# Proving trig identities with euler's

• schapman22
In summary, the conversation discusses using Euler's identity to prove two trigonometric identities. The conversation includes a step-by-step attempt at solving the problem and a question about a potential typo in the provided instructions. The expert confirms the typo and provides the correct equation to use.
schapman22

## Homework Statement

Use Euler's identity to prove that cos(u)cos(v)=(1/2)[cos(u-v)+cos(u+v)]
and sin(u)cos(v)=(1/2)[sin(u+v)+sin(u-v)]

## Homework Equations

eui=cos(u) + isin(u)
e-ui=cos(u)-isin(u)

## The Attempt at a Solution

I was able to this with other trig identities with no problem but this one I have hit a wall.
cos(u+v)+isin(u+v)+cos(u-v)+isin(u-v)=eu(cos(v)+isin(v)+cos(v)-isin(v)) then
equating the real parts
cos(u+v)+cos(u-v)=eu(2cos(v)) then divide by 2
(1/2)[cos(u+v)+cos(u-v)]=eu(cos(v))

I cannot figure out why I have an eu and not a cos(u). Does anyone see where I have gone wrong or what I am missing? Thank you in advance.

hi schapman22!
schapman22 said:

you're missing an "i"

e(u+v)i+e(u-v)i=eui(evi+e-vi)

I'm looking at my worksheet and it says to use eu(evi+e-vi)
Are you certain of that. It could be a typo because my teacher hand writes all of our assignments.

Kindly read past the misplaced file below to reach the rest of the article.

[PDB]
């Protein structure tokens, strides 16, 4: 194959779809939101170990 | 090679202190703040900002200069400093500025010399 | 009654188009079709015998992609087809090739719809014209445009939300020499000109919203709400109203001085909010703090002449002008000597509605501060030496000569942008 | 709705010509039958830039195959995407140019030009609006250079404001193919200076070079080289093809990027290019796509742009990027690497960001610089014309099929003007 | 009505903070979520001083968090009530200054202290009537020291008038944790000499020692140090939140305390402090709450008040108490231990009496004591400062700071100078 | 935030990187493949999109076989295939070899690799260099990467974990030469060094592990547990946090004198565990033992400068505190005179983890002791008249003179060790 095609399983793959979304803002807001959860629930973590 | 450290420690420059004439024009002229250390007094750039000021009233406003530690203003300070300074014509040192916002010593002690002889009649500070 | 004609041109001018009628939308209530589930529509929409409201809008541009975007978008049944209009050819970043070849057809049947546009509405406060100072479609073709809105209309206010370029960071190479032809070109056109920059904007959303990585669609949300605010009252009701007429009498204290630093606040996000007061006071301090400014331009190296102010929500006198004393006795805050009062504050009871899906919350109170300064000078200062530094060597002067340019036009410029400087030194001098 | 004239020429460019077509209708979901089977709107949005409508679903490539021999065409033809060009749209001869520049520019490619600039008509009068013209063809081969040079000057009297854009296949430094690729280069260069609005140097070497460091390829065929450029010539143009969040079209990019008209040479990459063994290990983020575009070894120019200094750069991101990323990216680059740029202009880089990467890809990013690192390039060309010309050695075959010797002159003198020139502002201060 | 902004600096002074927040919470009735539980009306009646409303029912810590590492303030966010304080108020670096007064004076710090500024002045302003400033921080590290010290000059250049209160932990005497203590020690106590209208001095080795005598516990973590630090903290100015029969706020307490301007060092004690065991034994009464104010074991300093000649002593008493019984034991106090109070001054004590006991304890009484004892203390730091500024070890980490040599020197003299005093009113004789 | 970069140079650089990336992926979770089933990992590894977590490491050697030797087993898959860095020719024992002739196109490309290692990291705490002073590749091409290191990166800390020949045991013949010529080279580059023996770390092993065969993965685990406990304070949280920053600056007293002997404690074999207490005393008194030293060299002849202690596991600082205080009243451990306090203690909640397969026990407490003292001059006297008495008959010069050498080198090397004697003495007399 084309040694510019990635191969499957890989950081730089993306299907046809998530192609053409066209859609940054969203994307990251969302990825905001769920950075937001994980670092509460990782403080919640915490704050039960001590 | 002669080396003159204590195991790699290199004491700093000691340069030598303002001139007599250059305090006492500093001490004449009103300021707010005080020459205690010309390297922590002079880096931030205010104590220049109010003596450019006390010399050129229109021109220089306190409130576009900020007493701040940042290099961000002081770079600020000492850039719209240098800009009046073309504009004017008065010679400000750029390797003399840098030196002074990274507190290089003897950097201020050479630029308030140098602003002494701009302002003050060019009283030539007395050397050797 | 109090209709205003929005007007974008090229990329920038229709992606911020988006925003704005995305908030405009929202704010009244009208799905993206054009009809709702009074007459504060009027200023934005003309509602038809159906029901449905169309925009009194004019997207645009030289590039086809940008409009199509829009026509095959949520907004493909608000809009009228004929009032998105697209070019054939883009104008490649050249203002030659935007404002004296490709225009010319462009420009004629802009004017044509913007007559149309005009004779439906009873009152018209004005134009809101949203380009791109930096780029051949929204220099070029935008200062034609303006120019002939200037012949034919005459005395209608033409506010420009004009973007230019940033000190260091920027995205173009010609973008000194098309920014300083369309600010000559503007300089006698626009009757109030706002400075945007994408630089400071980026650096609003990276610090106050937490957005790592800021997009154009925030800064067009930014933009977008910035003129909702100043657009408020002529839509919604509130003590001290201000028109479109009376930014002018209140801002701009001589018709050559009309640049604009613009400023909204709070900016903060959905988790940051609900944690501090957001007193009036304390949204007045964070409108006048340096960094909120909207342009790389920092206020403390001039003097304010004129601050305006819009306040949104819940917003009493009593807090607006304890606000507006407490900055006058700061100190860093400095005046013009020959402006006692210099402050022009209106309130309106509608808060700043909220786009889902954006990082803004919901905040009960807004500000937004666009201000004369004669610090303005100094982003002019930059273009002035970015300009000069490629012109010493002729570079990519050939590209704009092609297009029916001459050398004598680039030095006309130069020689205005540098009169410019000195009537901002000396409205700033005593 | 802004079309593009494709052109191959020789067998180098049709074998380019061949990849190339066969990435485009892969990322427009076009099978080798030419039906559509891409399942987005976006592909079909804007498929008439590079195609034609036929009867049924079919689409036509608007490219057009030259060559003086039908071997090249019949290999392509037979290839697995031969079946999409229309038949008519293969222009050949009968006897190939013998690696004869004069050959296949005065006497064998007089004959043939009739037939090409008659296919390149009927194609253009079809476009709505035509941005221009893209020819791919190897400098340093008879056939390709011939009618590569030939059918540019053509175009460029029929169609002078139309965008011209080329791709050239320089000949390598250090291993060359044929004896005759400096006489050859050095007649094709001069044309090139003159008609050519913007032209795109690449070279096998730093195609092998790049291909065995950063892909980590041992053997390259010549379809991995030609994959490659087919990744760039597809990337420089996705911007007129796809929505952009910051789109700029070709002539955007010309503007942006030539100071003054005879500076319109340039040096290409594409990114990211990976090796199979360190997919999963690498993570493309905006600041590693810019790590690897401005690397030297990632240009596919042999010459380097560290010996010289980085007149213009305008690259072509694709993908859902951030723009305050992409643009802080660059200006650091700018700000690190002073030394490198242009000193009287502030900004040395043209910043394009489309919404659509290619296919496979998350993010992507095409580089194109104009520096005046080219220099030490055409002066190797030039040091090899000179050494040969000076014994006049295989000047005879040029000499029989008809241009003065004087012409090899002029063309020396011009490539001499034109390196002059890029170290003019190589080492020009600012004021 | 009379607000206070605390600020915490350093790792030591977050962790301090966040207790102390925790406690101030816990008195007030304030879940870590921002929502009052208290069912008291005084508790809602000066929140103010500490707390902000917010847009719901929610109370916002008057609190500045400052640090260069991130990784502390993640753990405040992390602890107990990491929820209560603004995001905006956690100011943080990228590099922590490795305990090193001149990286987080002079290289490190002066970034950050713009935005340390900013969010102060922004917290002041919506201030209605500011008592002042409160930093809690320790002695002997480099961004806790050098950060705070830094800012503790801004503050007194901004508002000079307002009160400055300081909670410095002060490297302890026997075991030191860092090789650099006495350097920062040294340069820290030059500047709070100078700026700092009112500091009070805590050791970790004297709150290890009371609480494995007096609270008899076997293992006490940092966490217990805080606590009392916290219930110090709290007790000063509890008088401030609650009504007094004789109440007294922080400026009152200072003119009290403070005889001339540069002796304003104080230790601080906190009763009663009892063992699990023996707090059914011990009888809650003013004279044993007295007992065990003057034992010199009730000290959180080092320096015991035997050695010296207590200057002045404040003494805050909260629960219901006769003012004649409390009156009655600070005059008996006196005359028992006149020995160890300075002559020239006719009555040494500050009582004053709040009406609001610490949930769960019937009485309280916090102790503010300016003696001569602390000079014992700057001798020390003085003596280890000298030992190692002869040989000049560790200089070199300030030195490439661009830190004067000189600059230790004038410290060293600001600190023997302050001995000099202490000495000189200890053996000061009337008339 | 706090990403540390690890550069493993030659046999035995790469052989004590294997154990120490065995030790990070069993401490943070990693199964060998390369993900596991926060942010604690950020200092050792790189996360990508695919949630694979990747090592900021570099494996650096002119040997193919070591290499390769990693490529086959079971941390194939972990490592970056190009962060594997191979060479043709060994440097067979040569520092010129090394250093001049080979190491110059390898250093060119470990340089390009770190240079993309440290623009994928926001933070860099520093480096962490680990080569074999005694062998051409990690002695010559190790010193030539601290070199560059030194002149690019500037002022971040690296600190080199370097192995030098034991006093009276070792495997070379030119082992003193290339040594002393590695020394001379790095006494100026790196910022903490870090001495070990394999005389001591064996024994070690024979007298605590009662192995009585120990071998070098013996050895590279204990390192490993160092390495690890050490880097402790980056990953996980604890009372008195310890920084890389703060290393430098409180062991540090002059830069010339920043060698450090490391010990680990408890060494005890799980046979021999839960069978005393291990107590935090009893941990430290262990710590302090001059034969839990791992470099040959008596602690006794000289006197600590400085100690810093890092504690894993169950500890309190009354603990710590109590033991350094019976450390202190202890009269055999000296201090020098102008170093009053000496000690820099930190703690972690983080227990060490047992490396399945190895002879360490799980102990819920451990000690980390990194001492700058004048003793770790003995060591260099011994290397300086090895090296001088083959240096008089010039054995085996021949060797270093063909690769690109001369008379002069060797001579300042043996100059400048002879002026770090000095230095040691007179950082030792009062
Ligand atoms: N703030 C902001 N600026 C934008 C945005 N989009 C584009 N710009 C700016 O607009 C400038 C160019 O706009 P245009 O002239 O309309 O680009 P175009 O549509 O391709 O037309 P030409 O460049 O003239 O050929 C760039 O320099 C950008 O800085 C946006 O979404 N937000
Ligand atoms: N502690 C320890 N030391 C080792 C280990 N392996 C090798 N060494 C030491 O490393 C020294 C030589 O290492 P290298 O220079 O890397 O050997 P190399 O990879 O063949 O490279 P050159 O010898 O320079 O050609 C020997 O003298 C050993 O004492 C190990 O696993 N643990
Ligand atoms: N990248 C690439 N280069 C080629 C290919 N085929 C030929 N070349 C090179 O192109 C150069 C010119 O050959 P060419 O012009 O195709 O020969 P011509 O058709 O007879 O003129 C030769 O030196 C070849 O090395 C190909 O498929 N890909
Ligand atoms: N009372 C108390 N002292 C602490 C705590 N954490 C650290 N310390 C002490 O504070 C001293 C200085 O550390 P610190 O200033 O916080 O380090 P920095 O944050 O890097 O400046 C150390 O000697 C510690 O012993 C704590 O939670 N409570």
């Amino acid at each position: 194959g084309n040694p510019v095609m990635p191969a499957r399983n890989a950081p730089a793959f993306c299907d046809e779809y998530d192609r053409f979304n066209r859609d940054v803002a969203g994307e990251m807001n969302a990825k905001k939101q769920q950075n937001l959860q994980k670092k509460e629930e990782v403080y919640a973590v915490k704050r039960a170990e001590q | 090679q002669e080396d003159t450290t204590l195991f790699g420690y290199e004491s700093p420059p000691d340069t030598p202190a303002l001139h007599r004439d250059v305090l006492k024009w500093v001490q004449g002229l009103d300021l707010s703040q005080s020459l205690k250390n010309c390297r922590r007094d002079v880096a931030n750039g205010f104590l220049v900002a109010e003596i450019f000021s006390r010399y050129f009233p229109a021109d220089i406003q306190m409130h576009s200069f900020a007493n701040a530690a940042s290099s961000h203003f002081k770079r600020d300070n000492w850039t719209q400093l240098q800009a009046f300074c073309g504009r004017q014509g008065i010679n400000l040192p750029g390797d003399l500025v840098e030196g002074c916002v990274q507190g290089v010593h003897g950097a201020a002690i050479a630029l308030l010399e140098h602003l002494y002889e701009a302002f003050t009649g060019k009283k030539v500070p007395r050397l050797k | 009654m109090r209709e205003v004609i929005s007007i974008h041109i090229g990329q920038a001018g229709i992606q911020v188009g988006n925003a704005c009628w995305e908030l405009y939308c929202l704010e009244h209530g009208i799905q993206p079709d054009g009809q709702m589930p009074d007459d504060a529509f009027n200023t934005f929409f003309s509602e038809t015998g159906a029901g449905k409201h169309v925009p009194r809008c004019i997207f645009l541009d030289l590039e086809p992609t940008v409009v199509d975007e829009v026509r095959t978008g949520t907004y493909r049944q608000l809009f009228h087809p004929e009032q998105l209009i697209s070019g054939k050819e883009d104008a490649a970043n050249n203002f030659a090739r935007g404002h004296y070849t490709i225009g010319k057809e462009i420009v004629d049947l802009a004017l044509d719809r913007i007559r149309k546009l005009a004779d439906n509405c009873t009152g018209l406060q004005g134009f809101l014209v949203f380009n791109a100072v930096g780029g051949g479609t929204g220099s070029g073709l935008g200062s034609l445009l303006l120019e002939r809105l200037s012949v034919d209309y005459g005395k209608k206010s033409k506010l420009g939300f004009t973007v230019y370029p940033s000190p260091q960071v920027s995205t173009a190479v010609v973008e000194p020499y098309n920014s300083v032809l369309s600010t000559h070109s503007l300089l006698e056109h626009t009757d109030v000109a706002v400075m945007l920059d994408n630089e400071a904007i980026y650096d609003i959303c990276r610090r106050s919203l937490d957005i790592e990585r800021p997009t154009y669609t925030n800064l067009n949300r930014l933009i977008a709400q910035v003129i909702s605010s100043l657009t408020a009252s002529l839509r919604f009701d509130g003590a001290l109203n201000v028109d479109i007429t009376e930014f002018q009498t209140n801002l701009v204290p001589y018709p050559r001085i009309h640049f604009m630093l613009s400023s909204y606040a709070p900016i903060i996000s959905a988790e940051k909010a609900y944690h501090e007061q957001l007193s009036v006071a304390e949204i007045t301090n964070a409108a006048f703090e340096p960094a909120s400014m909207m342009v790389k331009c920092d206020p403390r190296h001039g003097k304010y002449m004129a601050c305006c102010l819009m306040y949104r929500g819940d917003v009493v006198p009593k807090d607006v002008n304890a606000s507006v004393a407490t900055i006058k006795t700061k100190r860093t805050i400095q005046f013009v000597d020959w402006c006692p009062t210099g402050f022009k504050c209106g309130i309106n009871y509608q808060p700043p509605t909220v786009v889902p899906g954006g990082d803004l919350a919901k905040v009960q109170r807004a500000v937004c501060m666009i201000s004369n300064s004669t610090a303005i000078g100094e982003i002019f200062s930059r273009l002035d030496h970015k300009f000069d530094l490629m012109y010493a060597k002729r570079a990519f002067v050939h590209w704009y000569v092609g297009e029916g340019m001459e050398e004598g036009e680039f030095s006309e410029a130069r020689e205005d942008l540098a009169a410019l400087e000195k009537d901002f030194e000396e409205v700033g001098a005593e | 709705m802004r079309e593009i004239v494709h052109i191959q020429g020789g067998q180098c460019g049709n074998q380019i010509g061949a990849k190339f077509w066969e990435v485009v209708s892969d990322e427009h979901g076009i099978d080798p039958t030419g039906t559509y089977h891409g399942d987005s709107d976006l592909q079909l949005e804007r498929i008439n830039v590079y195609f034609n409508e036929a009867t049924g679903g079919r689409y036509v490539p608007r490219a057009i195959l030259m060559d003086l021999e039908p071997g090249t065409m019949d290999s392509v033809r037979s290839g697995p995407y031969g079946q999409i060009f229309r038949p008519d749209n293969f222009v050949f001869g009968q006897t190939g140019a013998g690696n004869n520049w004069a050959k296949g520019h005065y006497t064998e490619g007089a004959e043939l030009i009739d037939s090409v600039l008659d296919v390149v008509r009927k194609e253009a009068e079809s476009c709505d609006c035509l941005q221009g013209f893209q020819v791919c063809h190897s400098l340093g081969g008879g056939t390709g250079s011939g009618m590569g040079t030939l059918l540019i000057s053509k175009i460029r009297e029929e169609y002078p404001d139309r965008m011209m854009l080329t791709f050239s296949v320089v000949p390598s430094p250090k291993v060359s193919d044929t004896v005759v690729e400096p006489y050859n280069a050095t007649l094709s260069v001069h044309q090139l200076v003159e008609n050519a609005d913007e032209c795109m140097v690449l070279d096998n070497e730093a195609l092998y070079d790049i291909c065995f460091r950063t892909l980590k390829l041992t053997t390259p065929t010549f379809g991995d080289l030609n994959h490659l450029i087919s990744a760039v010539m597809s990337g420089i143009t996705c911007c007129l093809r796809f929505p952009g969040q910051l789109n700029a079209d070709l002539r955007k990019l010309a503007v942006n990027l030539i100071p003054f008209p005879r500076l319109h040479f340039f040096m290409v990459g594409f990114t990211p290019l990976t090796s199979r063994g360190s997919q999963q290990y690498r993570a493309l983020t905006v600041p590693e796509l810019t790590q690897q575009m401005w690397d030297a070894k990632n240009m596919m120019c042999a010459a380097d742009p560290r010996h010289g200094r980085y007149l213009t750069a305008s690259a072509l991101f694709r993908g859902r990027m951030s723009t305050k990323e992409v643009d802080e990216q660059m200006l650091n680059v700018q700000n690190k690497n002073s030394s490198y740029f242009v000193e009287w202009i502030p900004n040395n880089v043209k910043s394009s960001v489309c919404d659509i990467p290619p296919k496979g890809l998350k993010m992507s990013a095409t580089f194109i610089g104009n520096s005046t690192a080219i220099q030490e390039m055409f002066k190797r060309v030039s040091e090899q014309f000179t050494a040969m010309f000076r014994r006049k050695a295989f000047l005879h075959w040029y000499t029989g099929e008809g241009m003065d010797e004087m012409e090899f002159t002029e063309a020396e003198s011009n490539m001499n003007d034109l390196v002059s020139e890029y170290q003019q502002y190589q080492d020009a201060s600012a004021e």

schapman22 said:
Are you certain of that.

yup!

look at it!

Thanks, I really wish my teacher would use the book. This is like the 5th time I've spent hours on a problem only to find out there's a typo in it haha. I appreciate it.

## 1. What is Euler's identity and how is it used to prove trigonometric identities?

Euler's identity is a mathematical equation that states: eix = cos(x) + i sin(x). This equation relates the exponential function, trigonometric functions, and the imaginary unit. It can be used to prove trigonometric identities by converting trigonometric functions into exponential functions and then using Euler's identity to simplify the equation.

## 2. Can you provide an example of how Euler's identity is used to prove a trigonometric identity?

One example is proving the identity: cos(x) = (eix + e-ix)/2. Using Euler's identity, we can rewrite the right side of the equation as (cos(x) + i sin(x) + cos(x) - i sin(x))/2. Simplifying this, we get cos(x), which is equal to the left side of the identity.

## 3. Are there any limitations to using Euler's identity to prove trigonometric identities?

Yes, there are certain identities that cannot be proven using Euler's identity alone. For example, identities involving hyperbolic functions or inverse trigonometric functions cannot be proven using this method.

## 4. Is it necessary to have a deep understanding of Euler's identity to prove trigonometric identities?

While having a thorough understanding of Euler's identity can be helpful, it is not necessary to prove trigonometric identities using this method. Knowing how to manipulate equations and use basic algebraic principles is generally sufficient.

## 5. Can Euler's identity be used to prove identities involving multiple trigonometric functions?

Yes, Euler's identity can be used to prove identities involving multiple trigonometric functions. By converting the trigonometric functions into exponential form and using algebraic manipulations, multiple functions can be simplified into one function, ultimately proving the identity.

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